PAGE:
Four years ago Jay and I spent the first half of March in Morocco. Our niece Rachel was living there after a year in Rabat as a Fulbright Fellow and loved the country so much we wanted to experience it for ourselves. The country inspired our glass designs for several years, mainly in our use of color and expression of the vibrant culture and our adventures.
We spent four days in Rabat exploring the medina, captivated by it’s painted walls, decorative doorways, fountains, food stalls, and colorful wares. Olives, dates, spices, oranges and shebbakia (deep fried pastry ribbons dipped in hot honey and coated in sesame seeds) tempted us. Camel meat was also available. Many stalls specialized in wearables: woven silk scarves, babouches (leather slipper-like shoes), jalabas (loose-fitting garments), and wide women’s belts. Others carried thuya wood objects, hand-made ceramics, tribal hats and musical instruments. One day we walked to the Sala Colonia ruins (100 BC) and the Merinid necropolis (1284), and watched storks building nests atop the Zaouia minaret, ruins, and tree-tops. It seemed incredible to walk among the ancient ruins! We ate wonderful Moroccan tagines except on Friday, a day of prayer, family, and couscous in Morocco.
After four days Air France finally sent our luggage over and we could go on to other parts of the country. On the crowded train to Fes we stood until a couple separate seats emptied. The rest of the ride gave me an opportunity to practice my petit understanding of French and learn some history from a young woman as well as her modern perspective. In Fes we encountered an afternoon downpour and hail storm and wandered around the ancient Fes Jewish quarter while trying in vain to find our way into that city’s maze of a medina.
The following day we continued our journey south. In the Middle Atlas mountains we saw villages with one-story tan brick and clay buildings, and small cities with salmon color clay, trimmed in butter yellow and light bluish green. At Midelt, with its Berbers, orchre buildings, and mix of donkeys and trucks, our driver announced, “Where we start the Sahara.”
The nine-hour drive ended at the Auberge Kasbah Mohayut, one of a string of inns along the high dunes on the western Moroccan Sahara. The Kasbah Mohayut was built of pise (mud and straw) with some stone and stucco. It was inward-oriented like a typical Morocaine dwelling, with rooms surrounding courtyards. Jay and I enjoyed being welcomed with mint tea, we relaxed in the garden, and we luxuriated among Moroccan artifacts indoors and out, even in our room. We ate well and slept well both at the auberge and during an overnight camel trek into the dunes. Watching the sun set over the dunes, listening to Berber music around a campfire under a canopy of stars, and sleeping in a Berber tent were a magical experience.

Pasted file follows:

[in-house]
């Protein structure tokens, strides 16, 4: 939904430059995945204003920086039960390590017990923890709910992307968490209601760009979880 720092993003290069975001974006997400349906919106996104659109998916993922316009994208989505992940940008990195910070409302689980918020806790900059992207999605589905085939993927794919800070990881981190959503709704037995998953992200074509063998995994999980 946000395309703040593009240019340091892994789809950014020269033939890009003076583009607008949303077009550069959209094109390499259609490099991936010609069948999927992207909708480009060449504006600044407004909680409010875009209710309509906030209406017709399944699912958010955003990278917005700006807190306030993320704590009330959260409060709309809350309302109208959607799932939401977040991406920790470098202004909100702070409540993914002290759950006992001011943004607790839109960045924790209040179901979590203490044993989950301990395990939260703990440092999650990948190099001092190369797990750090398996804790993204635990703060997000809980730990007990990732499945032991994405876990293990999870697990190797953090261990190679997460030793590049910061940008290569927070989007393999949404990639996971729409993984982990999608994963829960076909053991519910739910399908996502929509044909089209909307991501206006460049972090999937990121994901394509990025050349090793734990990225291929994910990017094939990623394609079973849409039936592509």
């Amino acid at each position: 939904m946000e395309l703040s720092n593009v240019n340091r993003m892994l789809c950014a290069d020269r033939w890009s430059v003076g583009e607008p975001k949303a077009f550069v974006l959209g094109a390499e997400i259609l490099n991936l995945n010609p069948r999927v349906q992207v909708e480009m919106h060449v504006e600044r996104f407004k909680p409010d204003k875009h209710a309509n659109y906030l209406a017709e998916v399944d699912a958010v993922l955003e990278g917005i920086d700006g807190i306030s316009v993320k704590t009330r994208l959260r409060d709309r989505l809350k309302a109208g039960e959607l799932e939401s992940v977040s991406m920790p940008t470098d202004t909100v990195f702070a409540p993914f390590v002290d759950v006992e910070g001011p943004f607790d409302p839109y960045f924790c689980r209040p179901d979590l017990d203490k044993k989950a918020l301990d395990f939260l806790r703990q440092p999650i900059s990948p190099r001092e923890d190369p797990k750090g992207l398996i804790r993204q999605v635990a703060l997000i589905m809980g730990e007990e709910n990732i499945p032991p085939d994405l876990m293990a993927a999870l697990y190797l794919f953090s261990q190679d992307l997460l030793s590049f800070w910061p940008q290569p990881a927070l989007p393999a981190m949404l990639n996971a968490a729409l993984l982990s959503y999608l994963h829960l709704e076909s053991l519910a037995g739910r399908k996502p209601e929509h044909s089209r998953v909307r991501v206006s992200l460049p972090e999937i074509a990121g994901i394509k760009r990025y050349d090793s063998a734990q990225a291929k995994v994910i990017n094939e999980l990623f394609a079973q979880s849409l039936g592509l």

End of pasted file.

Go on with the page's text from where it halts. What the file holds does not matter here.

As we retraced our route north we learned a little about Toureg (Berber tribe) culture and visited a mosque and mausoleum. Another stop overlooked a turquoise reservoir. Along the way we recognized heritage sites we’d read about: ksour (walled desert compounds) falling into decay because the government cannot afford to preserve them. We also noticed Berber shepherds’ tents and a sheepfold in the fields.
Over the next few days we explored the Fes medina before a drive north toward Chefchaouen and the Rif mountains. Flooded, washed-out roads forced a retreat. Our driver shared an Arabic saying that roughly translates, “I want and you want, but God does what God wants.” At least we got see some of the “breadbasket” region where semolina fields produce wheat to make couscous. In a drizzle we visited the ancient Roman ruins at Volubis until we were too wet to any longer enjoy studying mosaic floors. Then we descended to Meknes to explore yet another medina. Every one has its own character.
One more day in Rabat gave us the opportunity to participate in Mass at Cathedral Saint Pierre, finish shopping for gifts in the medina, and visit the Oudaia Kasbah, a 12th-century fortified community where people still reside. We strolled the Andalusian Gardens along with families and couples, and walked narrow streets lined with buildings lime-washed in white and blue. During dinner that evening the call to prayer from nearby mosques sounded especially full and melodious.
Recalling these sounds and scenes is still delightful. There may still be inspirations among our photographs. However another trip to another place this year will surely send us in new directions.